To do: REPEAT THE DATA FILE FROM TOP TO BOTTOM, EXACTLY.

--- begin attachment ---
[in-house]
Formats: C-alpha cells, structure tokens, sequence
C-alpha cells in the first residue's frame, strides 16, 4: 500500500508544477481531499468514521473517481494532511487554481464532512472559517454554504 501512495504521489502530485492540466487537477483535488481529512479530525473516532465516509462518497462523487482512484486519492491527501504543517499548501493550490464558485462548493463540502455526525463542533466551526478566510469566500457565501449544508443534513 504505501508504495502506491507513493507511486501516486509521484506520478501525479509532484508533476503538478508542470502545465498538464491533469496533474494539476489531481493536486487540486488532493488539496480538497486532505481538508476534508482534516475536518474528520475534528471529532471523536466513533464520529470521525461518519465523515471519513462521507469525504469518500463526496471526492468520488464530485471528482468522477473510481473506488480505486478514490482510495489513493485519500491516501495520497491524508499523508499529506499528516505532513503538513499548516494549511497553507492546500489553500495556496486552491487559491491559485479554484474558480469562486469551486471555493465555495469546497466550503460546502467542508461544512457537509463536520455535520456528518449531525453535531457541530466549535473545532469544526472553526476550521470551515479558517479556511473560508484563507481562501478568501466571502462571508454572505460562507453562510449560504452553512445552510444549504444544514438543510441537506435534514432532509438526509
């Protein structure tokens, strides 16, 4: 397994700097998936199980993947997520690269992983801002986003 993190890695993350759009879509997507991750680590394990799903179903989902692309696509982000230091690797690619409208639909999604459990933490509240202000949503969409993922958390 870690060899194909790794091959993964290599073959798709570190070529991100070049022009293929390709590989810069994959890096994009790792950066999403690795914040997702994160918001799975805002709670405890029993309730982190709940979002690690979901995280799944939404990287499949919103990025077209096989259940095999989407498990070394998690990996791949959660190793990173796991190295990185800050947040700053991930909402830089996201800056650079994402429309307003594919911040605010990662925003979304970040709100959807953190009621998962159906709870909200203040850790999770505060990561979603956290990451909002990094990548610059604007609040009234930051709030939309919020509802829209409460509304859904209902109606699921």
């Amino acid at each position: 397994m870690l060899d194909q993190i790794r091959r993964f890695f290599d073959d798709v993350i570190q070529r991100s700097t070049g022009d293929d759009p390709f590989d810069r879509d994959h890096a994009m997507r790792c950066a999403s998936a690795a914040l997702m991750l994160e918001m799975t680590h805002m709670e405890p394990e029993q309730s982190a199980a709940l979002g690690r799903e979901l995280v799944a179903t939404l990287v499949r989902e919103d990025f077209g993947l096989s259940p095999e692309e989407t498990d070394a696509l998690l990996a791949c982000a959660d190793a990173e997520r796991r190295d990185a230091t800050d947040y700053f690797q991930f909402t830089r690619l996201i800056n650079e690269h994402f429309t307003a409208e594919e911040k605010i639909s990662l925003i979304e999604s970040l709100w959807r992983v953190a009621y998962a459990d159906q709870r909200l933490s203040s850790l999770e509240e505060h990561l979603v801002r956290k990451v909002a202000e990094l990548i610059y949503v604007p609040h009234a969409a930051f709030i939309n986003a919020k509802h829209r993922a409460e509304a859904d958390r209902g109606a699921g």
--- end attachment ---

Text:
[in-house]
Formats: C-alpha cells, structure tokens, sequence
C-alpha cells in the first residue's frame, strides 16, 4: 500500500508544477481531499468514521473517481494532511487554481464532512472559517454554504 501512495504521489502530485492540466487537477483535488481529512479530525473516532465516509462518497462523487482512484486519492491527501504543517499548501493550490464558485462548493463540502455526525463542533466551526478566510469566500457565501449544508443534513 504505501508504495502506491507513493507511486501516486509521484506520478501525479509532484508533476503538478508542470502545465498538464491533469496533474494539476489531481493536486487540486488532493488539496480538497486532505481538508476534508482534516475536518474528520475534528471529532471523536466513533464520529470521525461518519465523515471519513462521507469525504469518500463526496471526492468520488464530485471528482468522477473510481473506488480505486478514490482510495489513493485519500491516501495520497491524508499523508499529506499528516505532513503538513499548516494549511497553507492546500489553500495556496486552491487559491491559485479554484474558480469562486469551486471555493465555495469546497466550503460546502467542508461544512457537509463536520455535520456528518449531525453535531457541530466549535473545532469544526472553526476550521470551515479558517479556511473560508484563507481562501478568501466571502462571508454572505460562507453562510449560504452553512445552510444549504444544514438543510441537506435534514432532509438526509
């Protein structure tokens, strides 16, 4: 397994700097998936199980993947997520690269992983801002986003 993190890695993350759009879509997507991750680590394990799903179903989902692309696509982000230091690797690619409208639909999604459990933490509240202000949503969409993922958390 870690060899194909790794091959993964290599073959798709570190070529991100070049022009293929390709590989810069994959890096994009790792950066999403690795914040997702994160918001799975805002709670405890029993309730982190709940979002690690979901995280799944939404990287499949919103990025077209096989259940095999989407498990070394998690990996791949959660190793990173796991190295990185800050947040700053991930909402830089996201800056650079994402429309307003594919911040605010990662925003979304970040709100959807953190009621998962159906709870909200203040850790999770505060990561979603956290990451909002990094990548610059604007609040009234930051709030939309919020509802829209409460509304859904209902109606699921």
């Amino acid at each position: 397994m870690l060899d194909q993190i790794r091959r993964f890695f290599d073959d798709v993350i570190q070529r991100s700097t070049g022009d293929d759009p390709f590989d810069r879509d994959h890096a994009m997507r790792c950066a999403s998936a690795a914040l997702m991750l994160e918001m799975t680590h805002m709670e405890p394990e029993q309730s982190a199980a709940l979002g690690r799903e979901l995280v799944a179903t939404l990287v499949r989902e919103d990025f077209g993947l096989s259940p095999e692309e989407t498990d070394a696509l998690l990996a791949c982000a959660d190793a990173e997520r796991r190295d990185a230091t800050d947040y700053f690797q991930f909402t830089r690619l996201i800056n650079e690269h994402f429309t307003a409208e594919e911040k605010i639909s990662l925003i979304e999604s970040l709100w959807r992983v953190a009621y998962a459990d159906q709870r909200l933490s203040s850790l999770e509240e505060h990561l979603v801002r956290k990451v909002a202000e990094l990548i610059y949503v604007p609040h009234a969409a930051f709030i939309n986003a919020k509802h829209r993922a409460e509304a859904d958390r209902g109606a699921g």